UN chief and Kiribati leader warn over climate change threat to Pacific islands

Secretary-General Ban Ki-moon arrives in Tarawa, Kiribati, to a cultural welcoming ceremony and traditional blessing by elders

5 September 2011 – Secretary-General Ban Ki-moon and the President of Kiribati, Anote Tong, today stressed that climate change posed the most serious threat to the livelihoods, security and survival of the island nation's residents and the inhabitants of the wider Pacific region, saying the phenomenon was undermining efforts to achieve sustainable development.

Both leaders reaffirmed the need for urgent international action to reduce emissions of the harmful greenhouse gases and underlined the need make climate change adaptation funding available to finance the implementation of critical programmes to tackle the impact of climate change on communities there.

Mr. Ban and Mr. Tong highlighted the vulnerabilities and development needs of Small Island Developing States (SIDS), emphasizing the importance of “enhanced coherence, coordination and responsiveness” in support of those countries.

They also took note of measures undertaken by Kiribati, including mangrove forest management, major biodiversity conservation initiatives such as the Phoenix Islands Protected Area, water resource management and efforts to enhance coastal resilience.

Mr. Tong welcomed the first ever visit by a UN Secretary-General to Kiribati and expressed his gratitude for Mr. Ban's ongoing efforts to galvanize the world to address climate change.

Mr. Ban congratulated Mr. Tong for his active participation in the multilateral efforts to address climate change, particularly by promoting dialogue among Parties to the UN Framework Convention on Climate Change (UNFCCC).

The Secretary-General acknowledged the value of initiatives like the Tarawa Climate Change Conference, organized by Kiribati in November last year ahead of the the Cancún Climate Change Conference in Mexico.

During Mr. Ban's two-day visit to Kiribati, he also met separately with the Speaker of Parliament, Taomati Iuta, and leader of the opposition, Rimeta Beniamina.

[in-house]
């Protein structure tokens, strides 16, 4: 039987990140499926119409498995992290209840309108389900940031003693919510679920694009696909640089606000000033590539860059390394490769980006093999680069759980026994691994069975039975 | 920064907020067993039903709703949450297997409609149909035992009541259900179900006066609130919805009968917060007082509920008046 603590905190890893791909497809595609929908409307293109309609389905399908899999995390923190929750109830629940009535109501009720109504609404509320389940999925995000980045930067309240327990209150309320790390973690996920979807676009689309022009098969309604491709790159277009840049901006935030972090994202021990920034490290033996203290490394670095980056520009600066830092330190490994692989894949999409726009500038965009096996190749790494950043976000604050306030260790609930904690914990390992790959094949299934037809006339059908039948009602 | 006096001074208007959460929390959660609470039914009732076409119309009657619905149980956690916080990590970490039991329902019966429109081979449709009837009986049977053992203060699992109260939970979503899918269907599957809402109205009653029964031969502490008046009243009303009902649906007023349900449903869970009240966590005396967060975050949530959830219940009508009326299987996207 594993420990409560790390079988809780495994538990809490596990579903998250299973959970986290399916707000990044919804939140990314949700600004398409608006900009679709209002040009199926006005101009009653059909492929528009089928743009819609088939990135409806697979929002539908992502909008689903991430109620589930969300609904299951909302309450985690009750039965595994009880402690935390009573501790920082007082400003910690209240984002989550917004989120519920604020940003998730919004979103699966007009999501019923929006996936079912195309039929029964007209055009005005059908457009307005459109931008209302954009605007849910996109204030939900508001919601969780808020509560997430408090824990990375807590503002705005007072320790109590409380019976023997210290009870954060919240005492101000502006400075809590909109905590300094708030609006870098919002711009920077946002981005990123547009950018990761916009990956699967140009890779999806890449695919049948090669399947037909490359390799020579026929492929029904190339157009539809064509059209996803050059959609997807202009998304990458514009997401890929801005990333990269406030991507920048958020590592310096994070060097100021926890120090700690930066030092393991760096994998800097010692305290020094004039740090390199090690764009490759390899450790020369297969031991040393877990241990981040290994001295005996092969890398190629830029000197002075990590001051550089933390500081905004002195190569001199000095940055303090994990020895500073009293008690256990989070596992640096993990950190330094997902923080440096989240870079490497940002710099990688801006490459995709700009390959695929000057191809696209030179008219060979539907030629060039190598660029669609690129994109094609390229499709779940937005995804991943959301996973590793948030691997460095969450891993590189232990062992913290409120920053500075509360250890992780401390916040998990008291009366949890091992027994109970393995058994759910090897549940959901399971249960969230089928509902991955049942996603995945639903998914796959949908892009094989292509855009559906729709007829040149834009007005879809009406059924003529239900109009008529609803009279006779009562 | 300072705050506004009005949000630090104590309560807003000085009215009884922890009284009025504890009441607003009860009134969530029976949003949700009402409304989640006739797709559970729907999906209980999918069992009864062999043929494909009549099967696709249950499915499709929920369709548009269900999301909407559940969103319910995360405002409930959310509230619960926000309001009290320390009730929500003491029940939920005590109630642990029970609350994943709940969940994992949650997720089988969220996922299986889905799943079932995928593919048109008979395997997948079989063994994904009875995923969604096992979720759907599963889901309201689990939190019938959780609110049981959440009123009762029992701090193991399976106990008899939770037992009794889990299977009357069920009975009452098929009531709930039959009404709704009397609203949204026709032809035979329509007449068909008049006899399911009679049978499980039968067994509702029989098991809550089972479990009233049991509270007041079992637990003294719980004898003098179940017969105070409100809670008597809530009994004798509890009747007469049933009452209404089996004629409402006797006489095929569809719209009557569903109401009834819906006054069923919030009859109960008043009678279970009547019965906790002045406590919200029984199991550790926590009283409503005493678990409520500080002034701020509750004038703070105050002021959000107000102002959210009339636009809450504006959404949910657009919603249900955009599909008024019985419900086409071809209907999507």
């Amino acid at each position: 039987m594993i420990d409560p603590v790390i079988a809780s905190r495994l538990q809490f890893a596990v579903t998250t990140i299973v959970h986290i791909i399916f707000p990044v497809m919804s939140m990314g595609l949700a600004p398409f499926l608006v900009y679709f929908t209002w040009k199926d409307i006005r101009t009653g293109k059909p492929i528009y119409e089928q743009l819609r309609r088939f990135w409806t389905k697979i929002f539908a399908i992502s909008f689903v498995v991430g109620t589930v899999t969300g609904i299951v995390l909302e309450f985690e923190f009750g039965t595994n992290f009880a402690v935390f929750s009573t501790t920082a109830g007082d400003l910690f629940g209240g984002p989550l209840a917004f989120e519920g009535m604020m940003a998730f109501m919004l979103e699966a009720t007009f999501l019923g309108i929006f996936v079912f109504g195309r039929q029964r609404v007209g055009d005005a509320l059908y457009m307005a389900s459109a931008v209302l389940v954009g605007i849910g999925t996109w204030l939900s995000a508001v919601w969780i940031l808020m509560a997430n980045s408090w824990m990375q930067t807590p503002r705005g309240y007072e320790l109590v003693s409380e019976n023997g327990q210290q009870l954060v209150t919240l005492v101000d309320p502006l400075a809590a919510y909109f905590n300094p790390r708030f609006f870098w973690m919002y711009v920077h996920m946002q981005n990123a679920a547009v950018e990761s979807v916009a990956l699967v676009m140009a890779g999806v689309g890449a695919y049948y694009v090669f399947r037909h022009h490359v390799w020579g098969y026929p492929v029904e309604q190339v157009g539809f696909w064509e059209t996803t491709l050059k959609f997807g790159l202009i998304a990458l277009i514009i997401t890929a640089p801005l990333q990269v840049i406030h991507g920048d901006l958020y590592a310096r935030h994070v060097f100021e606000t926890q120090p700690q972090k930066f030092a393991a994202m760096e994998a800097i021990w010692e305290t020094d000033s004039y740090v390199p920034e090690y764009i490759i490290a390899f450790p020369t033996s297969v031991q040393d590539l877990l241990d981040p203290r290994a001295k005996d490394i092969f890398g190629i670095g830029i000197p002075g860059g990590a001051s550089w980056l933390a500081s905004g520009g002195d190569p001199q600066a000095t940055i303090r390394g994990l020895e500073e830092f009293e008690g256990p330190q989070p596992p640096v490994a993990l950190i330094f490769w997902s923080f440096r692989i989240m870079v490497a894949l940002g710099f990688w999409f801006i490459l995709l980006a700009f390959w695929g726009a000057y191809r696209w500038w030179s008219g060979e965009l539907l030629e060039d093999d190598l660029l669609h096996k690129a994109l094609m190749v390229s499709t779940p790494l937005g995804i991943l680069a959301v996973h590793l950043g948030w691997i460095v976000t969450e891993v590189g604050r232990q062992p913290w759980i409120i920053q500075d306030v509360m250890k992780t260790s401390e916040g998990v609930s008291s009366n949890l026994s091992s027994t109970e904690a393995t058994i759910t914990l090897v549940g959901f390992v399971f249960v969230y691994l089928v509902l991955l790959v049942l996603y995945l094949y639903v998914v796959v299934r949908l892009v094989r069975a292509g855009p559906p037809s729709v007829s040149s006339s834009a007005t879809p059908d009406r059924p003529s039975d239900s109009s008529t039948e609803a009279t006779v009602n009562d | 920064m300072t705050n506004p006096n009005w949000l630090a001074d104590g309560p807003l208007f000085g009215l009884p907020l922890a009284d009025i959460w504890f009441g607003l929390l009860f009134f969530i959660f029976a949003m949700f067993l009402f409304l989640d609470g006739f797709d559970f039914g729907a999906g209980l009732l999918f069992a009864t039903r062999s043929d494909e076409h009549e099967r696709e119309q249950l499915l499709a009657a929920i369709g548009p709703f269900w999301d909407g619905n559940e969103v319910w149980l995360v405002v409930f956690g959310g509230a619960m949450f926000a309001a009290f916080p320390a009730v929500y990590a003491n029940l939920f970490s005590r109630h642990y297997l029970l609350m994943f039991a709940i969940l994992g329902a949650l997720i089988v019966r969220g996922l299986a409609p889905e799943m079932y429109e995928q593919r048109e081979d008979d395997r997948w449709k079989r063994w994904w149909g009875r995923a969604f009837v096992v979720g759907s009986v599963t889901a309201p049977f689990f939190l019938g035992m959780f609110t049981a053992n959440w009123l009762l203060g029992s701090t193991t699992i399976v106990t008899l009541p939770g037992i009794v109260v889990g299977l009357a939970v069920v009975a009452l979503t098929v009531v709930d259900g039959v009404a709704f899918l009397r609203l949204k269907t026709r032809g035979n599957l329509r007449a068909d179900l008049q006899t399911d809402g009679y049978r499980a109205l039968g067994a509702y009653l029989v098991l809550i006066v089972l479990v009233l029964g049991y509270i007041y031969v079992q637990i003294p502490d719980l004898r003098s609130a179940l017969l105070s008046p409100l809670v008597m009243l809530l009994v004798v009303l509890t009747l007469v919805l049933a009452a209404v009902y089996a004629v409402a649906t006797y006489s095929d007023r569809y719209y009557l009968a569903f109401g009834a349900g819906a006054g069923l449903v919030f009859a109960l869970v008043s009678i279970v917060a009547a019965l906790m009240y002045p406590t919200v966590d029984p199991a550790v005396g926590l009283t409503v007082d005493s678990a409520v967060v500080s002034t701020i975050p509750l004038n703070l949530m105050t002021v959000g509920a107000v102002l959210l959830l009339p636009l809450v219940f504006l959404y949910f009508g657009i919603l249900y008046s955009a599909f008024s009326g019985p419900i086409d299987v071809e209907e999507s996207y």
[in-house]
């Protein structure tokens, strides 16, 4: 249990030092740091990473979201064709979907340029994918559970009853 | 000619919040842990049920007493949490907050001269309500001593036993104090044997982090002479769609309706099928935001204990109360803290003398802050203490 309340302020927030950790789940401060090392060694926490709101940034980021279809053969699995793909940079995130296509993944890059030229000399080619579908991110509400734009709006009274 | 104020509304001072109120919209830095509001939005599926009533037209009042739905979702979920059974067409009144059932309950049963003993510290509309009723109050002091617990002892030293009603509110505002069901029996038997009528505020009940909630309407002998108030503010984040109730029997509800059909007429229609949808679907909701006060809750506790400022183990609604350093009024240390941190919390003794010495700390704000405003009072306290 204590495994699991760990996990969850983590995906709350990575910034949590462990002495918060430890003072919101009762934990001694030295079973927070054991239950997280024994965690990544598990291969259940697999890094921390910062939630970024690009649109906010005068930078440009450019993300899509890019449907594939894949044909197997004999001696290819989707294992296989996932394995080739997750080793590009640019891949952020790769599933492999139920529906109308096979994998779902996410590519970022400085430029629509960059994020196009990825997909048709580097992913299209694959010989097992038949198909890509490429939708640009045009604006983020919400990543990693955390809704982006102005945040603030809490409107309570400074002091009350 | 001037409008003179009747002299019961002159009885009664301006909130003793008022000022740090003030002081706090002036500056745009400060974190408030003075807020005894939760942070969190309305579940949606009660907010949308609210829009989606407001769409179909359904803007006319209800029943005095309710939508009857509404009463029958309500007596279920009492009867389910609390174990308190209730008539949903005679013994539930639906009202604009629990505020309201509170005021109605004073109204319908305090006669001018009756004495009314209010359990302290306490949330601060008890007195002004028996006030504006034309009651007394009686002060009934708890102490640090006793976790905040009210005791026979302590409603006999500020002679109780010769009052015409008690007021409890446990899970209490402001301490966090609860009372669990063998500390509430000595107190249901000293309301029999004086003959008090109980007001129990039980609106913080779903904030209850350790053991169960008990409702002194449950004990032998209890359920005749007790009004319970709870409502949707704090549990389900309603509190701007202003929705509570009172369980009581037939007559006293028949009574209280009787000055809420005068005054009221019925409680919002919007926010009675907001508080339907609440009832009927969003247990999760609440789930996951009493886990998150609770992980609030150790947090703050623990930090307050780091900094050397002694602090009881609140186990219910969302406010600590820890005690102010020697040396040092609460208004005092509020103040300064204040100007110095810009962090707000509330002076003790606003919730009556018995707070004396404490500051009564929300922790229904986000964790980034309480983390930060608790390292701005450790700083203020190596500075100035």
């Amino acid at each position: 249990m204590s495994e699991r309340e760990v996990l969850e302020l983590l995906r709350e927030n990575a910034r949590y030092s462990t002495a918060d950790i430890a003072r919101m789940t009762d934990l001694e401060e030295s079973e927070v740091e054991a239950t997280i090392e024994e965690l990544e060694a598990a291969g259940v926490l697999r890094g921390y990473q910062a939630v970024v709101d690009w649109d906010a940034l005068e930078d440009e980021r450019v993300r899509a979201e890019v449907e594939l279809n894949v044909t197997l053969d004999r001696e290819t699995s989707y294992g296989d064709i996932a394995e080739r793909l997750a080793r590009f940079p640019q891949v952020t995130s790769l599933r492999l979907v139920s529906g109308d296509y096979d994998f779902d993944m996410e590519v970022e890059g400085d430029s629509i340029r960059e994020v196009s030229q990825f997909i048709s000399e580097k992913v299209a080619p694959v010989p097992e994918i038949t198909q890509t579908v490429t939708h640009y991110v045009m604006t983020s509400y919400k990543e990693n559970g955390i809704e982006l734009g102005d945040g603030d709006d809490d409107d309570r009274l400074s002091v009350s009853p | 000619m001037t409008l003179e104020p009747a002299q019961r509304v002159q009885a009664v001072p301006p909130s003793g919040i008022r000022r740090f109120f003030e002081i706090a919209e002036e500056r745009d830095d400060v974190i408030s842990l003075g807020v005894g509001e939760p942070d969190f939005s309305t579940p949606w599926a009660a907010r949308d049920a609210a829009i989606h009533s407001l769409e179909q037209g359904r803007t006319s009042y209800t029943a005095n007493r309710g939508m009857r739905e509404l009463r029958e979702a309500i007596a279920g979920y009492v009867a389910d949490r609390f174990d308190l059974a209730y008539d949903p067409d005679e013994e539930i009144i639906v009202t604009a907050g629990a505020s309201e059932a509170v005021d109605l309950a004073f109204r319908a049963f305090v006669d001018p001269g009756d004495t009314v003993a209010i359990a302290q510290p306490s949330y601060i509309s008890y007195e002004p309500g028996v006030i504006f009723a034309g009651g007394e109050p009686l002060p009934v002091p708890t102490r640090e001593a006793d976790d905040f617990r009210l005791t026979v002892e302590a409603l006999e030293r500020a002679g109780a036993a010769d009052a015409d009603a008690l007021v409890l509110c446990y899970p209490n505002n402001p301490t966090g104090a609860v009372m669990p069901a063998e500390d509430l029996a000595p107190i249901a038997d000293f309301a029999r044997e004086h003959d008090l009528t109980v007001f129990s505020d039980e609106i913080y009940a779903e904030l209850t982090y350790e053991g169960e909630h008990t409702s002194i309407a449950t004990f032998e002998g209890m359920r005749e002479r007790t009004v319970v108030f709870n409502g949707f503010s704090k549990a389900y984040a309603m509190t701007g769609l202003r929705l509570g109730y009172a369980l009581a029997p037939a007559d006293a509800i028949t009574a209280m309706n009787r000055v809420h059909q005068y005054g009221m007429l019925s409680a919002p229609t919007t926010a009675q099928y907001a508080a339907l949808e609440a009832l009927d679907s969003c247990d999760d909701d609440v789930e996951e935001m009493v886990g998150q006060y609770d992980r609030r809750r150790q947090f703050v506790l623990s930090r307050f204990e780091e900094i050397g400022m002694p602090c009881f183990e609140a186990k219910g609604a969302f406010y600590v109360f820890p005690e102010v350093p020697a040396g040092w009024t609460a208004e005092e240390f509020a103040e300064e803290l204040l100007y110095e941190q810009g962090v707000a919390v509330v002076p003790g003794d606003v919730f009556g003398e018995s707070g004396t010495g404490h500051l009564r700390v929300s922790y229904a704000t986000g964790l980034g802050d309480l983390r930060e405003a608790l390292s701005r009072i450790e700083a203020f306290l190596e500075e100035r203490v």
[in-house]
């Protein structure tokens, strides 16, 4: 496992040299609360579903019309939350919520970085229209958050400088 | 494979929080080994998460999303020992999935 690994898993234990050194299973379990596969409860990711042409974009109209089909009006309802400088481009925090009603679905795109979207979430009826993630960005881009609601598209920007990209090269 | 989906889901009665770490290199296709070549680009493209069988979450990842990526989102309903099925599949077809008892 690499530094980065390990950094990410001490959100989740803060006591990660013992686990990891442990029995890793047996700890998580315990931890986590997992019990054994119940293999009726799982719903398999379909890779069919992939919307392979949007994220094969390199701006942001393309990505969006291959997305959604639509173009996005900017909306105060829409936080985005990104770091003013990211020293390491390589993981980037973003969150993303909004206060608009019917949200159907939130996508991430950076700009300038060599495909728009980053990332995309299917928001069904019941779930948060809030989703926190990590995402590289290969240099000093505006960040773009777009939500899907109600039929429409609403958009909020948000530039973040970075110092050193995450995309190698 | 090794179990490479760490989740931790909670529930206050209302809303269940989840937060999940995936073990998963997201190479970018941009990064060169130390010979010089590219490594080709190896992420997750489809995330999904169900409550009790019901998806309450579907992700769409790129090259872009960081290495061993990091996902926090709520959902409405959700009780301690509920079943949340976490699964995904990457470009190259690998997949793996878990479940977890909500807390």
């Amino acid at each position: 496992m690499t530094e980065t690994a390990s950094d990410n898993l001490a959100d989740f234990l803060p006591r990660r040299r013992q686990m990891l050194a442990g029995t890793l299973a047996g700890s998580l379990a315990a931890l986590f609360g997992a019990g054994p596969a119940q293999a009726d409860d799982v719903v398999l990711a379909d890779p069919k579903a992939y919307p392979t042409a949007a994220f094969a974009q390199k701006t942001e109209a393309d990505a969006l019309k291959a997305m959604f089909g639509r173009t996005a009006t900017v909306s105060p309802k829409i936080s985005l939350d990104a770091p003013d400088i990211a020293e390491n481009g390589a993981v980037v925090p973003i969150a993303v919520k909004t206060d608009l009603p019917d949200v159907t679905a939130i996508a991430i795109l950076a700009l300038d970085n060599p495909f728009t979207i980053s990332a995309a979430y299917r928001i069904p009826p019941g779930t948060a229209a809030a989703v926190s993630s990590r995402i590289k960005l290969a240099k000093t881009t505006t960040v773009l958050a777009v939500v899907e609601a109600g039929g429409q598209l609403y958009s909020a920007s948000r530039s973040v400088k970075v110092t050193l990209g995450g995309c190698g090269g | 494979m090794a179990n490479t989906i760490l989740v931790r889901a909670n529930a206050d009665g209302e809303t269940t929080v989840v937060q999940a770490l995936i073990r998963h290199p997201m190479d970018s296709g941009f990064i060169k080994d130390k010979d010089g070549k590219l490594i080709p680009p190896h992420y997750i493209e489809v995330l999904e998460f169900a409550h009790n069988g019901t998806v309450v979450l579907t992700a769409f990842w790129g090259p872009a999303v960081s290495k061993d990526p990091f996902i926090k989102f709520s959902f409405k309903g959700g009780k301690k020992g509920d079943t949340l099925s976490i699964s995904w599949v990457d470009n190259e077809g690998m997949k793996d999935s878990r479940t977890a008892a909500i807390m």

Discussions during those meetings also focused on the challenges and consequences of climate change. Mr. Ban said he would report to world leaders about his experience of the effects of climate change and urged the two officials to do more to tackle the phenomenon.

The Secretary-General also emphasized the importance he attached to raising the status of women and empowering them, including through appointment to senoir positions.

Mr. Ban also had a meeting with Amberoti Nikora, the Minister of Environment, Lands and Agricultural Development, as well as local communities, and spoke at length with villagers, including children, about their fears and concerns over the effects of climate change on their low-lying island.

At the end of his visit, Mr. Ban and joined President Tong and young islanders to plant mangroves on a beach at Stewart Causeway to help protect the area from the effects of rising sea level.

He told reporters that planting of mangroves is one of the cheapest and surest way to protect coastal environments.

“Planting mangroves may be simple and may not [seem] much. But it even helps the economy. It generates some income,” said Mr. Ban. “Planting mangroves gives us a good lesson that if you care, if we care, for nature we will be better off in making this Planet Earth more environmentally hospitable, environmentally sustainable,” he added.

Responding to a reporter's question, the Secretary-General described Kiribati as being at the “front of the frontlines” on climate change. “I have seen for myself the real threats that are impacting on people. People are afraid of their own future, particularly young people,” he said.

“I am urging world leaders to act now. The high tide shows that it is high time to act. I was so surprised to see the impact of these high tides, inundating these villages and roads. That can be prevented if we act now.

“We have to live with nature, but if we use our wisdom and act now we can live harmoniously with nature. That's the message which I will carry to the United Nations General Assembly, I will carry to Durban negotiations of the United Nations Framework Convention on Climate Change in December, I will carry to Rio+20 summit next year,” the Secretary-General added.


News Tracker: past stories on this issue

At UN, small island nations press for urgent action on climate change financing

Related Stories





In-depth Interviews